Tuesday, November 08, 2005


The Fire
This Time


From the Telegraph:


11am update: France declares state of emergency

In pictures: Paris burns after week of rioting

France was struggling to overcome one of its gravest post-war crises last night as every major city faced the threat of fierce rioting that began 12 nights ago and now seems to have spun out of control.

Despite an assurance from Philippe Douste Blazy, the foreign minister, that France was "not a dangerous country", the spread of violence prompted the Foreign Office in London to warn travellers that trouble could break out "almost anywhere".

Although the disorder began on the intimidating sink estates of Paris's northern suburbs, trouble had been reported yesterday in the early hours from most regions of the country. Even areas such as Brittany, the Loire and Bordeaux, favoured by British holidaymakers and second- home hunters, have now been drawn into the worst wave of unrest in France since the spring revolt of 1968 set in motion the downfall of Gen Charles de Gaulle.

Even before renewed disturbances broke out last night, figures showed that rioters had wrecked 4,700 vehicles, injured more than 100 police and rescue workers, and opened fire in at least six separate incidents.

Of the 1,200 people arrested, more than 30 - half of them juveniles - have already been jailed or given youth custody.

The police union Action Police CFTC called for curfews to be imposed in all riot-hit areas to combat the "civil war that spreads a little more every day". The mayor of one town, Raincy, north of Paris, announced a late-night street ban on children to "avoid a tragedy". The union also urged the government to send in troops to defeat the trouble-makers, mainly mobs of young people from poor estates dominated by Muslim families whose origins are in France's former colonies in north and sub-Saharan Africa.

Twenty-four hours earlier, a belated and much-criticised intervention by President Jacques Chirac, his first since the violence began, was followed by the worst night of rioting so far.
More than 1,400 vehicles were destroyed, two policemen were injured by birdshot and petrol bomb attacks were launched on schools, churches and public buildings.


Mr Chirac, who had spoken of a French republic resolved to show itself "stronger than those who want to sow violence or fear", made more conciliatory comments in a private meeting yesterday.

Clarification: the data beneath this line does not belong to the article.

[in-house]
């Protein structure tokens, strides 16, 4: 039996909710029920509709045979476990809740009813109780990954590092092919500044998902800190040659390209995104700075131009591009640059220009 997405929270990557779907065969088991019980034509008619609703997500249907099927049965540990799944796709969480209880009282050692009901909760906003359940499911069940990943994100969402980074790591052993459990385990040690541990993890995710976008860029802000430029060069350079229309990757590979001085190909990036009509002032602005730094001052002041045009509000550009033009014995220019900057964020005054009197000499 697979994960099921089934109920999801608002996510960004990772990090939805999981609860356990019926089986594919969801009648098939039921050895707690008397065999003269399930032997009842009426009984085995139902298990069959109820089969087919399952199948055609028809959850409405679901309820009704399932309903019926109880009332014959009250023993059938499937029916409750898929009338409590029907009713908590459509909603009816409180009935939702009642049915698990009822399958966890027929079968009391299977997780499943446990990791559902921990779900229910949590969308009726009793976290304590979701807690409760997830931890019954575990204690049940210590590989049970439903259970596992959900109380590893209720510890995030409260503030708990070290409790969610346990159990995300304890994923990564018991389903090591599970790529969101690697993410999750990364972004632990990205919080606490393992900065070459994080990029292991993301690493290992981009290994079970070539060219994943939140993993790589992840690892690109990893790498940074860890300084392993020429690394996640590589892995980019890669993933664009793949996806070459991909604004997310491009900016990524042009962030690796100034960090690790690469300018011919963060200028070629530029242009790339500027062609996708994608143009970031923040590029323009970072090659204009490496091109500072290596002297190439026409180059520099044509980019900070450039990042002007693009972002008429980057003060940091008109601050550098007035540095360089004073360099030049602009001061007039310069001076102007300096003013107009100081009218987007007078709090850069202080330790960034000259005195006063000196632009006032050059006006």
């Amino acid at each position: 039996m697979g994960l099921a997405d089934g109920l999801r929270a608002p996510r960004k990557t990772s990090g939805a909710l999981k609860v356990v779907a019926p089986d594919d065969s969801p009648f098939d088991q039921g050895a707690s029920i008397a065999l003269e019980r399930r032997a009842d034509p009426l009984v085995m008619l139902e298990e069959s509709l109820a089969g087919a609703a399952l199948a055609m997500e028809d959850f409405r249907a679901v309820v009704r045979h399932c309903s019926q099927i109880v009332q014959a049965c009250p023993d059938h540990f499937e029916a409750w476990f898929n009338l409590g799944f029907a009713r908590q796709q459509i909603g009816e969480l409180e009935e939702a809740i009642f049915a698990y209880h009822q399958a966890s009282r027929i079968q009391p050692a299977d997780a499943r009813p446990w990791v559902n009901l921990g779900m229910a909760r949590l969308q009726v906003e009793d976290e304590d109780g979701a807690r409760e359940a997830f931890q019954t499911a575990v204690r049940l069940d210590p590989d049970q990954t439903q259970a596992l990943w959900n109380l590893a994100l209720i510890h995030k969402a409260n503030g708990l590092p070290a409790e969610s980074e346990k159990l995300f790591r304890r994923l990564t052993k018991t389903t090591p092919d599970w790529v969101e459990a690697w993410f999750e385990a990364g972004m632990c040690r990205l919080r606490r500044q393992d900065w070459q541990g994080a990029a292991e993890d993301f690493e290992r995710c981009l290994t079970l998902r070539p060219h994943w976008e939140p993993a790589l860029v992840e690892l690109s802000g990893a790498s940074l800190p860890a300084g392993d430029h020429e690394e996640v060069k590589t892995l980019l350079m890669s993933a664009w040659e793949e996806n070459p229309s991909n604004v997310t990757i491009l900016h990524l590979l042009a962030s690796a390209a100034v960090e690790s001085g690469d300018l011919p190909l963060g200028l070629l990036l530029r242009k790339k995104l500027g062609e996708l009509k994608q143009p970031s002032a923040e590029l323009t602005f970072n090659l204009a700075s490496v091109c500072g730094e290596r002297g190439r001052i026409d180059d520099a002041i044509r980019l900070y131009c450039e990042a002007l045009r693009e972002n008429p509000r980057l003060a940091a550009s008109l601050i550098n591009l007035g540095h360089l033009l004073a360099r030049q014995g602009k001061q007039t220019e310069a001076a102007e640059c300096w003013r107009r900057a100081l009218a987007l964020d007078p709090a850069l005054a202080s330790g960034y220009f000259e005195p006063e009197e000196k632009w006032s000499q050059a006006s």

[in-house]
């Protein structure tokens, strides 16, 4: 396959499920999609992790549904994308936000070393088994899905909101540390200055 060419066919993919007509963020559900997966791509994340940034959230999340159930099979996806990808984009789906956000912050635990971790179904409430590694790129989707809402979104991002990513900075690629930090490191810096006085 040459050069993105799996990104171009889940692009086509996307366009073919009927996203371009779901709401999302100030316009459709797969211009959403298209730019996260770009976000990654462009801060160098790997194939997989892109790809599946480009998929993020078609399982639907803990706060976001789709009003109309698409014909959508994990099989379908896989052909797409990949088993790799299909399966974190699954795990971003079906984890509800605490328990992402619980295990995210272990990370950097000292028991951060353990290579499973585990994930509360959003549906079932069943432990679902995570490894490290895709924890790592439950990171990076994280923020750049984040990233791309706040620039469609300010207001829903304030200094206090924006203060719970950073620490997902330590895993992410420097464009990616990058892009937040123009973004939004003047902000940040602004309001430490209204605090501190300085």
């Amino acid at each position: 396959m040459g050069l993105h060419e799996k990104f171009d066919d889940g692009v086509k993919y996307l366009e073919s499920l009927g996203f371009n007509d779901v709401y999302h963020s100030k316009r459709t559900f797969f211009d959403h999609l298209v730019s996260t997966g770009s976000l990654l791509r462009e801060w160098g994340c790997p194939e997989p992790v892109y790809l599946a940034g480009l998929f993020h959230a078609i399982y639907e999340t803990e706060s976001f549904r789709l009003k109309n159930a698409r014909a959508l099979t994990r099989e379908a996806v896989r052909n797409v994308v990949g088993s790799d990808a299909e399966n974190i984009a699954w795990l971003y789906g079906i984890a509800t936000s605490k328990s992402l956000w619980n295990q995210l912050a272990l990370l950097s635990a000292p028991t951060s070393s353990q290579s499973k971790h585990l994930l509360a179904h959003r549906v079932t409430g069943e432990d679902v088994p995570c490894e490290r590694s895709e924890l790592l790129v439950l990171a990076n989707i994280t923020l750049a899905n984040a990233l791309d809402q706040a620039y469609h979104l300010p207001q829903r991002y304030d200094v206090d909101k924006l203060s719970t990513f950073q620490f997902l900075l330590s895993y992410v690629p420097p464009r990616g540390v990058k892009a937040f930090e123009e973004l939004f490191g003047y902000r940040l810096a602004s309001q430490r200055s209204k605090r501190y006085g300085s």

President Vaira Vike-Freiberga of Latvia said the French president had admitted to him that "ghettoisation of youths of African or North African origin" was to be deplored, as was French society's "incapacity to fully accept them".

Pascal Clement, the justice minister, announced that three boys, aged 16, had been detained in the southern city of Aix-en-Provence for allegedly using their weblogs, hosted by a pop music radio station, to urge others to riot.

The Foreign Office yesterday warned Britons already in France or considering travelling there that the unrest could now break out "almost anywhere".

The new travel advisory painted a much more alarming picture of the threat to British citizens than a similar bulletin issued on Sunday.

Britons should also "avoid any demonstrations which may be taking place in and around" areas affected by the riots, said the Foreign Office website.


A few things to note. Obviously, there has been a clampdown on reporting of the number of cars destroyed. And, in other reports I have seen, the repeated line is that the riots are "decreasing." This could well be, but if there are no specific reports on destruction, or even hotpoints, then we really have no idea.

No Pasaran is reporting more rioting in Belgium.

Also, note that Britain issued an even sterner travel advisory today, then the one which was issued yesterday. Does that indicate the situation is not getting better?

Chiraq ought to step down. He doesn't have what it takes to control a situation like this. He's just not a wartime Consigliore.

UPDATE: Roger Simon is reporting that things have indeed quieted down a bit in France:

Things have quieted down a bit in France. 1173 vehicles were torched last night compared to 1408 the night before. With more draconian short-run emergency powers put in by the government plus an ever-increasing police presence, it is likely (although far from certain) that things will continue to simmer down, at least for now. Of the temporary powers, one that caught my eye was "allowing police to carry out raids for suspected stockpiling of weapons." Who was doing that? Or is it that just a precautionary measure? It would be interesting to find out.